A couple of weeks ago, Scott Forstall
, the Apple executive in charge of iOS and the maps debacle
associated with the iPhone 5 release, was categorically fired.
According to Gigaom
, Forstall was asked to co-sign (with Apple CEO Tim Cook) an apology letter to customers for the Maps issue. He refused
, which looks to be the straw that broke the camel’s back.
Although he’d been with the company—and Steve Jobs—since the NeXT
days, his Jobs-like behavior (minus the genius) was too much for the more calm and collected Cook. It has even been reported there was silent jubilation when it was announced he was no longer with the company.
Which brings us to a very good lesson: Too often the prima donnas
are revered because they create a ton of revenue or build amazing products, but do so much damage to morale and culture they’re rarely worth keeping around.
No room for prima donnas
I’m sure you know the type. In fact, you may employ the type this very second. It’s very common to think, “I can’t do without the revenue he/she generates,” so we keep the person around even though we know it’s bad for the culture we’re building.
But it’s not always a top revenue generator. It could be someone who has built the right relationships with the decision makers.
Case in point, we once had an employee who was very young and didn’t yet generate any revenue, but my second in command loved
her. She did a ton of damage, particularly to our interns and newly graduated young professionals, and there was a lot of backstabbing and low morale. It went against everything I was building, culture-wise, but I couldn’t persuade our COO to let her go.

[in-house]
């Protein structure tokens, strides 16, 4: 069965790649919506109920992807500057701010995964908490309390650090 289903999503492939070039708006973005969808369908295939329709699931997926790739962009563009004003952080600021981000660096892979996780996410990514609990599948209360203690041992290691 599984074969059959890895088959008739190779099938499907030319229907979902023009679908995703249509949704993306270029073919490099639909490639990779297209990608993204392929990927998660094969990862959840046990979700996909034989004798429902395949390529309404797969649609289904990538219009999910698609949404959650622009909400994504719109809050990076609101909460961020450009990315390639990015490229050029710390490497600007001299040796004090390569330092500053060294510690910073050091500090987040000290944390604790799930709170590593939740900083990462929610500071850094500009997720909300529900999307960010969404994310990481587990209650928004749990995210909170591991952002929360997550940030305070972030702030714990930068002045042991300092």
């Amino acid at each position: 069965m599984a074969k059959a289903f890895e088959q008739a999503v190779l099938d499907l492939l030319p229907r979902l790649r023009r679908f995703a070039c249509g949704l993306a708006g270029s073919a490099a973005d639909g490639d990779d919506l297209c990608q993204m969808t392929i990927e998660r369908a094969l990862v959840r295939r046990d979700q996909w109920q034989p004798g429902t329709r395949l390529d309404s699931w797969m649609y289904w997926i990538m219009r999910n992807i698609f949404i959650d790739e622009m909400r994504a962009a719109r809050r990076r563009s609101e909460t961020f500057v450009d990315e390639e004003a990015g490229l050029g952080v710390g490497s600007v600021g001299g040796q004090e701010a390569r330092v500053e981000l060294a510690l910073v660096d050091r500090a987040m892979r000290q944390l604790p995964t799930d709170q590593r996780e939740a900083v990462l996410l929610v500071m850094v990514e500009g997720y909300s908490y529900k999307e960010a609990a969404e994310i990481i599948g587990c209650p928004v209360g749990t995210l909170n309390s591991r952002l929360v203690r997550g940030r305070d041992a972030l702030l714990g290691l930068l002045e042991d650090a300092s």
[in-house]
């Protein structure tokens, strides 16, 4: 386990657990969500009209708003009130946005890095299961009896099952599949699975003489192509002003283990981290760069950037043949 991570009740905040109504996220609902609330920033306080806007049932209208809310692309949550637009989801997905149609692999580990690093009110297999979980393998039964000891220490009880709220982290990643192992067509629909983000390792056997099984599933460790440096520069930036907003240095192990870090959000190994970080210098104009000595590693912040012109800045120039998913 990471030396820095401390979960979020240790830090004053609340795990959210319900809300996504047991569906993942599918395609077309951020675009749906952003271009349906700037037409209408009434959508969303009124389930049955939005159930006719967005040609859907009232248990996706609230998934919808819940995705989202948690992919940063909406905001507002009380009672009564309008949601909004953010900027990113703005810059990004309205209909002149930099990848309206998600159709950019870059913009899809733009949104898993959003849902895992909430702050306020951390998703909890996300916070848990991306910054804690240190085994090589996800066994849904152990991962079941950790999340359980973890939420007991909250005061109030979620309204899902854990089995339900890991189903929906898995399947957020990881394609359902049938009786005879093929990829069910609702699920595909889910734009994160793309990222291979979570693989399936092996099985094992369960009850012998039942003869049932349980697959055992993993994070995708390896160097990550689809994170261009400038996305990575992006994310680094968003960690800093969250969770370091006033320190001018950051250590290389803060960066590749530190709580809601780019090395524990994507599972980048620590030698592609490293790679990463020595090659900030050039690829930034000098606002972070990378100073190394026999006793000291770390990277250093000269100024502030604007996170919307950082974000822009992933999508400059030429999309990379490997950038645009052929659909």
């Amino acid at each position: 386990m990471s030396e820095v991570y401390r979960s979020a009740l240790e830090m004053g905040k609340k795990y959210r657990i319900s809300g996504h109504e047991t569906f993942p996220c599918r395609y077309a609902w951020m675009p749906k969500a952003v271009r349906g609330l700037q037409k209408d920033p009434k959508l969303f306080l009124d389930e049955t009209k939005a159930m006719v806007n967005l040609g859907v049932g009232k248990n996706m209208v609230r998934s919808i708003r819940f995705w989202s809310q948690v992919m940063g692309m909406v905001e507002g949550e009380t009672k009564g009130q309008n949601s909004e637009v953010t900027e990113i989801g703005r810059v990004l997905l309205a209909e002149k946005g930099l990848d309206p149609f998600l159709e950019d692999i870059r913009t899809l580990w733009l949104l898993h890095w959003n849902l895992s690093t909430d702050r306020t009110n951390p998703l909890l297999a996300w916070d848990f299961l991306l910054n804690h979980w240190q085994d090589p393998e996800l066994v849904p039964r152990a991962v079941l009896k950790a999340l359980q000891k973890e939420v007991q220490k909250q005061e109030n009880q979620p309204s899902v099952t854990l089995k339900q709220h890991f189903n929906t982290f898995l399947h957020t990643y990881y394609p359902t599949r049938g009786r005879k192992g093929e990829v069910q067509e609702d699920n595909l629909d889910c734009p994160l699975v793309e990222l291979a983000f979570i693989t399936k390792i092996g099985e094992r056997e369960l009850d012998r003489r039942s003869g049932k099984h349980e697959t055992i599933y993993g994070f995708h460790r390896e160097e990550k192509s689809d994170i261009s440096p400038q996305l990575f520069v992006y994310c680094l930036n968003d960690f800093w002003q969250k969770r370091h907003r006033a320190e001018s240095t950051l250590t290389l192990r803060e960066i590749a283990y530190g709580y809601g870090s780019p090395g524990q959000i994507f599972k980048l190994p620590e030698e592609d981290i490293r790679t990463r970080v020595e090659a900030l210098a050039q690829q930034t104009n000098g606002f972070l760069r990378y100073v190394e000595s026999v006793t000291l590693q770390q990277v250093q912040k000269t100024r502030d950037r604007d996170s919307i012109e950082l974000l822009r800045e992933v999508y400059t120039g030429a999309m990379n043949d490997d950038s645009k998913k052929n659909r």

Eventually, our COO left and so did this young woman (not by her own choice), and I was amazed at how quickly morale turned around. In fact, the culture I fought so hard to build began to happen naturally. I no longer had to fight the uphill battle.
Fire the prima donna
It’s not an easy decision to make. That’s why they say hire slowly and fire quickly
Executive coach Scott Eblin
offers three reasons you should fire the prima donna
today. He says, “You’ll get more from the rest of your team, you’ll send the right message, and you’ll save yourself headaches in the future.”
Let’s dissect each of those reasons.
1. You’ll get more from the rest of your team.
Just as Apple employees silently celebrated the news of Forstall’s firing, and my team’s attitudes changed when we let our prima donna
go, so too will your team. Right now they spend a lot of their time complaining about the prima donna
, which is preventing them from doing their very best work. You’ll be surprised at how that revenue you think you’re going to miss is quickly made up with a more productive team.
2. You’ll send the right message.
Most of your team is looking at you to lead by example. If you allow the prima donna
to continue ruling the roost, the only message you’re sending is that money is the most important thing and you’re willing to let people behave badly if it means you can put more dollars in your pocket at the end of the year. If that’s true, by all means, let your prima donnas
continue to ruin your culture. But if culture and team collaboration is important to you, get it done.
3. You’ll save yourself headaches in the future.
It’s going to hurt in the short-term. You may have to work twice as hard to fill the empty pipeline left when you fire the prima donna
. In fact, you might have to be the one who has to pick up the slack on top of your already full day. Think of it as a long-term investment. It’ll hurt right now, but eventually you’ll come out better for having made the cut.
What other lessons do you have for business leaders when it comes to firing the prima donna?
Gini Dietrich is founder and CEO of Arment Dietrich, Inc. This article first appeared on the author’s weekly Crain’s Chicago Business column and on the blog Spin Sucks.